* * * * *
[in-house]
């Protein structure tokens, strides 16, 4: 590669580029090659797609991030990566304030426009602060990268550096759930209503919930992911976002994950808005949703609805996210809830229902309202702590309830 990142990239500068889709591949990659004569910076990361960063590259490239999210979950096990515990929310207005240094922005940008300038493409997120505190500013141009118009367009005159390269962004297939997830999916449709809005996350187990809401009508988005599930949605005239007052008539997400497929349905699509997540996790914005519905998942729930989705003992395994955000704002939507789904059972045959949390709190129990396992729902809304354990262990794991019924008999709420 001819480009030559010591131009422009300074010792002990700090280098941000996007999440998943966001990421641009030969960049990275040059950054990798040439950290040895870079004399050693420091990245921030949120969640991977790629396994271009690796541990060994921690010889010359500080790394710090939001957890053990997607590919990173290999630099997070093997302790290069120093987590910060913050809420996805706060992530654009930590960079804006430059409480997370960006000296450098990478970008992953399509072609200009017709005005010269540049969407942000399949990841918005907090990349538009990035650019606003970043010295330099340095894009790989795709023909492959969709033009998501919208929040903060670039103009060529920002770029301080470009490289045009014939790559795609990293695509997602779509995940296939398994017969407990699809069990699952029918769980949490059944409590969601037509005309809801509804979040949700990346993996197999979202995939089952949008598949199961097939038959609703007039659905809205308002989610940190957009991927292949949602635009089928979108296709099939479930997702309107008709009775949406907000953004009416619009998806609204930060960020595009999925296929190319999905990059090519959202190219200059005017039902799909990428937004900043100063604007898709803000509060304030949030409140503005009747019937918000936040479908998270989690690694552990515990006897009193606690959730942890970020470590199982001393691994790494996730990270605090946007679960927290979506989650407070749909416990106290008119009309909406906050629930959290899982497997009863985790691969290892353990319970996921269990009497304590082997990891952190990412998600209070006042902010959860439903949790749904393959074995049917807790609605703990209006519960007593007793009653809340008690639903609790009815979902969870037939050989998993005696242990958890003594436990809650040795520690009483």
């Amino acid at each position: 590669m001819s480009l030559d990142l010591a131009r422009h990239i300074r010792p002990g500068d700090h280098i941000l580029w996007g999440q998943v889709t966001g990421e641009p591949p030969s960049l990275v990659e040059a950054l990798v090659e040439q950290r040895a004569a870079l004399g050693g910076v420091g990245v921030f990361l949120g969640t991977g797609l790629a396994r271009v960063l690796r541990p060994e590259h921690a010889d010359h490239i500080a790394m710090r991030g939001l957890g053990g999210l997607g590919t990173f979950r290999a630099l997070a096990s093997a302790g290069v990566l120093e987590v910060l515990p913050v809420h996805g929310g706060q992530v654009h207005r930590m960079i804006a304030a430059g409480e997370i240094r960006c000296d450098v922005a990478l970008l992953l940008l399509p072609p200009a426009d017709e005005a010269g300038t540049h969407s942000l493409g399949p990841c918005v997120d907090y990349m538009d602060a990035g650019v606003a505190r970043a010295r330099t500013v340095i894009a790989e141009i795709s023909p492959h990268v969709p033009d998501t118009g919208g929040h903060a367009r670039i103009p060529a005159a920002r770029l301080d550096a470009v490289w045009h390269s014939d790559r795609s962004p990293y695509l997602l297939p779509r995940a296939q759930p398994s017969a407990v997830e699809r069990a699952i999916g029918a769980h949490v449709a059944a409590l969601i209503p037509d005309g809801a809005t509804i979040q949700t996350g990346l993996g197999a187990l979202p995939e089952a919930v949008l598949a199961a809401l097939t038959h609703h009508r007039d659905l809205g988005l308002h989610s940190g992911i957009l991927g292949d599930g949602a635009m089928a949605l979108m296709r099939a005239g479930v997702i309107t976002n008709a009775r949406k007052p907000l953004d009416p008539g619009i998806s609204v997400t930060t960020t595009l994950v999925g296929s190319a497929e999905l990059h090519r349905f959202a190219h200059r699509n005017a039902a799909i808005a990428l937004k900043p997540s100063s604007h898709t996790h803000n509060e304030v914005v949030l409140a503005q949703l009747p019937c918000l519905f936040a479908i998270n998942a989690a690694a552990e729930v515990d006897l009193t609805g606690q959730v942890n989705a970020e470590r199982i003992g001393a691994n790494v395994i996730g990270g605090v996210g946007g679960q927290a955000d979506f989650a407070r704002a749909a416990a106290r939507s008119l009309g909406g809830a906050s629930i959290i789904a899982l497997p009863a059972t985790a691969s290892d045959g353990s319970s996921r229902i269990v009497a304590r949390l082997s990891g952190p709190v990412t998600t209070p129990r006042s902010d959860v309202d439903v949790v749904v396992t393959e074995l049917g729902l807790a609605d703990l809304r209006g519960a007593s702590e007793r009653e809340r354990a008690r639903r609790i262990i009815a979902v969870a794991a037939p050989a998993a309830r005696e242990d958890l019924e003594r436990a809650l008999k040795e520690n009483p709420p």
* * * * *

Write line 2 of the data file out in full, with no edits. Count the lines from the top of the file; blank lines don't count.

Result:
């Protein structure tokens, strides 16, 4: 590669580029090659797609991030990566304030426009602060990268550096759930209503919930992911976002994950808005949703609805996210809830229902309202702590309830 990142990239500068889709591949990659004569910076990361960063590259490239999210979950096990515990929310207005240094922005940008300038493409997120505190500013141009118009367009005159390269962004297939997830999916449709809005996350187990809401009508988005599930949605005239007052008539997400497929349905699509997540996790914005519905998942729930989705003992395994955000704002939507789904059972045959949390709190129990396992729902809304354990262990794991019924008999709420 001819480009030559010591131009422009300074010792002990700090280098941000996007999440998943966001990421641009030969960049990275040059950054990798040439950290040895870079004399050693420091990245921030949120969640991977790629396994271009690796541990060994921690010889010359500080790394710090939001957890053990997607590919990173290999630099997070093997302790290069120093987590910060913050809420996805706060992530654009930590960079804006430059409480997370960006000296450098990478970008992953399509072609200009017709005005010269540049969407942000399949990841918005907090990349538009990035650019606003970043010295330099340095894009790989795709023909492959969709033009998501919208929040903060670039103009060529920002770029301080470009490289045009014939790559795609990293695509997602779509995940296939398994017969407990699809069990699952029918769980949490059944409590969601037509005309809801509804979040949700990346993996197999979202995939089952949008598949199961097939038959609703007039659905809205308002989610940190957009991927292949949602635009089928979108296709099939479930997702309107008709009775949406907000953004009416619009998806609204930060960020595009999925296929190319999905990059090519959202190219200059005017039902799909990428937004900043100063604007898709803000509060304030949030409140503005009747019937918000936040479908998270989690690694552990515990006897009193606690959730942890970020470590199982001393691994790494996730990270605090946007679960927290979506989650407070749909416990106290008119009309909406906050629930959290899982497997009863985790691969290892353990319970996921269990009497304590082997990891952190990412998600209070006042902010959860439903949790749904393959074995049917807790609605703990209006519960007593007793009653809340008690639903609790009815979902969870037939050989998993005696242990958890003594436990809650040795520690009483």